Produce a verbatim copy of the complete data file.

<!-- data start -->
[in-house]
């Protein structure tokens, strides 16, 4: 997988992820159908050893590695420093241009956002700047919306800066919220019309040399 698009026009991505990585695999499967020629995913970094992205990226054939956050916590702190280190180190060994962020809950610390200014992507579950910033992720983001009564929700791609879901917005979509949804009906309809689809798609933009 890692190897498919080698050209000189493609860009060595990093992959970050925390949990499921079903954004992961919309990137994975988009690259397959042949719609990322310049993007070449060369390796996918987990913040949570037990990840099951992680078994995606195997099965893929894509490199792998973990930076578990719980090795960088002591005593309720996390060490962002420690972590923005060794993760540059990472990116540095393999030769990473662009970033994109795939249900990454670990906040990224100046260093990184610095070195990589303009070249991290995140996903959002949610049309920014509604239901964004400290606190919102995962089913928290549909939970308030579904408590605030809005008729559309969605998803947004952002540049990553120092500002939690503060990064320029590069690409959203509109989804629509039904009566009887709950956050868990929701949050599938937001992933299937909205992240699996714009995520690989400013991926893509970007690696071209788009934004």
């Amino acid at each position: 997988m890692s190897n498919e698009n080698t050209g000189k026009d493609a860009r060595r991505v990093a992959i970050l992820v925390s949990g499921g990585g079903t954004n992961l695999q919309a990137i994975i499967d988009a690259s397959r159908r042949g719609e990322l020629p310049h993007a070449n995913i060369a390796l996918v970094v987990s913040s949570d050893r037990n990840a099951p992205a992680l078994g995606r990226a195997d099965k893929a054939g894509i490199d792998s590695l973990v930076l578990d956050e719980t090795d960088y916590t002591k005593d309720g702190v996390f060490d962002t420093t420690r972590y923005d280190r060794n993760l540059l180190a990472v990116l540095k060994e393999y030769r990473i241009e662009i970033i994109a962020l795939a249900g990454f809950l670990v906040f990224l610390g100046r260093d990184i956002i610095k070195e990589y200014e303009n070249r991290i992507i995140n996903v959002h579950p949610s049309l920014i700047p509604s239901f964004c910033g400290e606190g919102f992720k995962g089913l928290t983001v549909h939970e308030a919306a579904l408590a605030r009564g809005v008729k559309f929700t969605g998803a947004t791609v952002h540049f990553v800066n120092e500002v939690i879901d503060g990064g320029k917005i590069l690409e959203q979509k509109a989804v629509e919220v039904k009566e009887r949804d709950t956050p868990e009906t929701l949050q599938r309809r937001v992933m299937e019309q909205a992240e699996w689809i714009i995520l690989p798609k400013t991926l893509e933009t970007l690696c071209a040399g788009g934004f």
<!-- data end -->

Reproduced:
[in-house]
């Protein structure tokens, strides 16, 4: 997988992820159908050893590695420093241009956002700047919306800066919220019309040399 698009026009991505990585695999499967020629995913970094992205990226054939956050916590702190280190180190060994962020809950610390200014992507579950910033992720983001009564929700791609879901917005979509949804009906309809689809798609933009 890692190897498919080698050209000189493609860009060595990093992959970050925390949990499921079903954004992961919309990137994975988009690259397959042949719609990322310049993007070449060369390796996918987990913040949570037990990840099951992680078994995606195997099965893929894509490199792998973990930076578990719980090795960088002591005593309720996390060490962002420690972590923005060794993760540059990472990116540095393999030769990473662009970033994109795939249900990454670990906040990224100046260093990184610095070195990589303009070249991290995140996903959002949610049309920014509604239901964004400290606190919102995962089913928290549909939970308030579904408590605030809005008729559309969605998803947004952002540049990553120092500002939690503060990064320029590069690409959203509109989804629509039904009566009887709950956050868990929701949050599938937001992933299937909205992240699996714009995520690989400013991926893509970007690696071209788009934004």
């Amino acid at each position: 997988m890692s190897n498919e698009n080698t050209g000189k026009d493609a860009r060595r991505v990093a992959i970050l992820v925390s949990g499921g990585g079903t954004n992961l695999q919309a990137i994975i499967d988009a690259s397959r159908r042949g719609e990322l020629p310049h993007a070449n995913i060369a390796l996918v970094v987990s913040s949570d050893r037990n990840a099951p992205a992680l078994g995606r990226a195997d099965k893929a054939g894509i490199d792998s590695l973990v930076l578990d956050e719980t090795d960088y916590t002591k005593d309720g702190v996390f060490d962002t420093t420690r972590y923005d280190r060794n993760l540059l180190a990472v990116l540095k060994e393999y030769r990473i241009e662009i970033i994109a962020l795939a249900g990454f809950l670990v906040f990224l610390g100046r260093d990184i956002i610095k070195e990589y200014e303009n070249r991290i992507i995140n996903v959002h579950p949610s049309l920014i700047p509604s239901f964004c910033g400290e606190g919102f992720k995962g089913l928290t983001v549909h939970e308030a919306a579904l408590a605030r009564g809005v008729k559309f929700t969605g998803a947004t791609v952002h540049f990553v800066n120092e500002v939690i879901d503060g990064g320029k917005i590069l690409e959203q979509k509109a989804v629509e919220v039904k009566e009887r949804d709950t956050p868990e009906t929701l949050q599938r309809r937001v992933m299937e019309q909205a992240e699996w689809i714009i995520l690989p798609k400013t991926l893509e933009t970007l690696c071209a040399g788009g934004f």